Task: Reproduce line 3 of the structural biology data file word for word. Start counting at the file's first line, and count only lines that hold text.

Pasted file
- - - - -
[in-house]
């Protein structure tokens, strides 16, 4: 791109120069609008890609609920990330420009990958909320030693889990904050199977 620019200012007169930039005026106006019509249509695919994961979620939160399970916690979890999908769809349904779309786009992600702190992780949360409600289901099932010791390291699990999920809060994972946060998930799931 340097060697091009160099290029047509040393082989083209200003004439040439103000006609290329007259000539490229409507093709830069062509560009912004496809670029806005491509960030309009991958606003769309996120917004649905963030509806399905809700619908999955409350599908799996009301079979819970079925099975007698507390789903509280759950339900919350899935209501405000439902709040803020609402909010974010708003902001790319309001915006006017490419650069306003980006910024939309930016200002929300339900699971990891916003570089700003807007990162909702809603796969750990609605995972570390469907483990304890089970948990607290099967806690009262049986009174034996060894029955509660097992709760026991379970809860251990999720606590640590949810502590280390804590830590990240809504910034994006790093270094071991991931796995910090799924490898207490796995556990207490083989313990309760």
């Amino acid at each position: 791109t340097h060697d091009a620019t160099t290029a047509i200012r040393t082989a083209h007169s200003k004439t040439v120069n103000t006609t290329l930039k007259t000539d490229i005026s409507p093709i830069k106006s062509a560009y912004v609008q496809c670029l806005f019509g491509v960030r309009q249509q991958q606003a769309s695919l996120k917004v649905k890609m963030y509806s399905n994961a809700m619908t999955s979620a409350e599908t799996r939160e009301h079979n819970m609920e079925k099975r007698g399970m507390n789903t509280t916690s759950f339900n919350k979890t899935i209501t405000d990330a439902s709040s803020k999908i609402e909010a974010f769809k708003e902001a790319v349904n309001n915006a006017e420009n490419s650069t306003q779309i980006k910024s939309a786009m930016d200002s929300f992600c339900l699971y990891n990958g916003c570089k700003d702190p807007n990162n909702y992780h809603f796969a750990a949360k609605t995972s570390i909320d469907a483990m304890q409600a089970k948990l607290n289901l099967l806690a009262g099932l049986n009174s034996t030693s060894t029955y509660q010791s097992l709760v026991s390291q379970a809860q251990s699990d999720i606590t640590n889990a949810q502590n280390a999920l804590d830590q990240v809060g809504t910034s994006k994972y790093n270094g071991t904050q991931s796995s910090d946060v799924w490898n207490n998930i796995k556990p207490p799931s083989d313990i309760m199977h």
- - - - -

């Amino acid at each position: 791109t340097h060697d091009a620019t160099t290029a047509i200012r040393t082989a083209h007169s200003k004439t040439v120069n103000t006609t290329l930039k007259t000539d490229i005026s409507p093709i830069k106006s062509a560009y912004v609008q496809c670029l806005f019509g491509v960030r309009q249509q991958q606003a769309s695919l996120k917004v649905k890609m963030y509806s399905n994961a809700m619908t999955s979620a409350e599908t799996r939160e009301h079979n819970m609920e079925k099975r007698g399970m507390n789903t509280t916690s759950f339900n919350k979890t899935i209501t405000d990330a439902s709040s803020k999908i609402e909010a974010f769809k708003e902001a790319v349904n309001n915006a006017e420009n490419s650069t306003q779309i980006k910024s939309a786009m930016d200002s929300f992600c339900l699971y990891n990958g916003c570089k700003d702190p807007n990162n909702y992780h809603f796969a750990a949360k609605t995972s570390i909320d469907a483990m304890q409600a089970k948990l607290n289901l099967l806690a009262g099932l049986n009174s034996t030693s060894t029955y509660q010791s097992l709760v026991s390291q379970a809860q251990s699990d999720i606590t640590n889990a949810q502590n280390a999920l804590d830590q990240v809060g809504t910034s994006k994972y790093n270094g071991t904050q991931s796995s910090d946060v799924w490898n207490n998930i796995k556990p207490p799931s083989d313990i309760m199977h």